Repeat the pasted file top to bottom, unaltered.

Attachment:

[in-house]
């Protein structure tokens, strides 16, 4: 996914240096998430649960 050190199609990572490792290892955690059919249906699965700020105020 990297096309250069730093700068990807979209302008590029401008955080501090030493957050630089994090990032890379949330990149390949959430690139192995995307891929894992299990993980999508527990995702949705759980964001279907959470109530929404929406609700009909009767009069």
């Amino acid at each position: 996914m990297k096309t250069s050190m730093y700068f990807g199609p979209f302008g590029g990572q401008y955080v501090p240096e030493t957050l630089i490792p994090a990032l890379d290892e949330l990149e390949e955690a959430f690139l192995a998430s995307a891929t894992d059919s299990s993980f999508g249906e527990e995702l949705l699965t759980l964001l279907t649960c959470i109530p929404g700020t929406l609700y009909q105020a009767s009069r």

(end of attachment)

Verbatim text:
[in-house]
């Protein structure tokens, strides 16, 4: 996914240096998430649960 050190199609990572490792290892955690059919249906699965700020105020 990297096309250069730093700068990807979209302008590029401008955080501090030493957050630089994090990032890379949330990149390949959430690139192995995307891929894992299990993980999508527990995702949705759980964001279907959470109530929404929406609700009909009767009069």
């Amino acid at each position: 996914m990297k096309t250069s050190m730093y700068f990807g199609p979209f302008g590029g990572q401008y955080v501090p240096e030493t957050l630089i490792p994090a990032l890379d290892e949330l990149e390949e955690a959430f690139l192995a998430s995307a891929t894992d059919s299990s993980f999508g249906e527990e995702l949705l699965t759980l964001l279907t649960c959470i109530p929404g700020t929406l609700y009909q105020a009767s009069r």